A new Gallup poll shows that 71% of Americans say they approve of unions—the highest percentage since 1965.
Unions’ growing support among the US reflects the ongoing shift in attitudes toward work in general and the labor movement in particular, as people grow increasingly disillusioned with the idea that their jobs ought to take a central role in their lives—particularly when loyalty and hard work frequently go unrewarded by the boss.
The covid-19 pandemic also exposed the myriad ways that many employers failed to protect or adequately compensate front-line workers. And burgeoning union efforts at corporate titans like Starbucks and Amazon have attracted public sympathy not just because of the workers’ victories but because the companies have engaged in high-profile acts of alleged union-busting and retaliation.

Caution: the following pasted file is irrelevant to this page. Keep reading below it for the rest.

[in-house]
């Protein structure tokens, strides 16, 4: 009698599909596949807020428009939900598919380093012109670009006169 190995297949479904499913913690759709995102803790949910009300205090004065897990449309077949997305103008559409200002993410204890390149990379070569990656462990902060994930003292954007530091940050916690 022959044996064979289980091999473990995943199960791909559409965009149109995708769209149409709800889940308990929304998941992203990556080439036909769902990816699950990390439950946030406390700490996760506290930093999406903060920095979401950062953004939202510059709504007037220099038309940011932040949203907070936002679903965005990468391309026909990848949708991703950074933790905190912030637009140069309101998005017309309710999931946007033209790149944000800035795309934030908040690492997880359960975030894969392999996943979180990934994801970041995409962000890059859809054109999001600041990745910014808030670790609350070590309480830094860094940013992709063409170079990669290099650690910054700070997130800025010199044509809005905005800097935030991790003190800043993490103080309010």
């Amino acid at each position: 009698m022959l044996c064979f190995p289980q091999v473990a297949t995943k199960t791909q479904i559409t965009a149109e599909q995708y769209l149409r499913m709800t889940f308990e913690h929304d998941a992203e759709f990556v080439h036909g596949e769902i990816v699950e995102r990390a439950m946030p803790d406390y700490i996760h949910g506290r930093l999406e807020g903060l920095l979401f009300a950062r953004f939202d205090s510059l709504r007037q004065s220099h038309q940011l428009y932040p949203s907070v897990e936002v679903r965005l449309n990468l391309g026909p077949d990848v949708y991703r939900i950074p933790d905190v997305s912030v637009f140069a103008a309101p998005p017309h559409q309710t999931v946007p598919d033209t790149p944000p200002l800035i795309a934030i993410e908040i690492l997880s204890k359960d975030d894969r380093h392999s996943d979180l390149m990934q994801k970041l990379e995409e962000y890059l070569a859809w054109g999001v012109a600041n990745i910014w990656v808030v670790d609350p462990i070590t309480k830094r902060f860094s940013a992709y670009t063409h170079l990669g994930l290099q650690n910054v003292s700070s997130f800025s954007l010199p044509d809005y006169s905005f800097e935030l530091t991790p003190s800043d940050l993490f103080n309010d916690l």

Union membership in the US remains low
In this context, it’s no wonder that the labor movement is gaining more supporters—whether or not people are personally involved in unions themselves. The Gallup poll also found that just 16% of Americans live in households where at least one person belongs to a union. And among Americans who don’t already belong to a union, a majority (58%) say they’re “not interested at all” in joining one.
The Gallup poll was based on a random survey of more than 1,000 adults across the US conducted this August.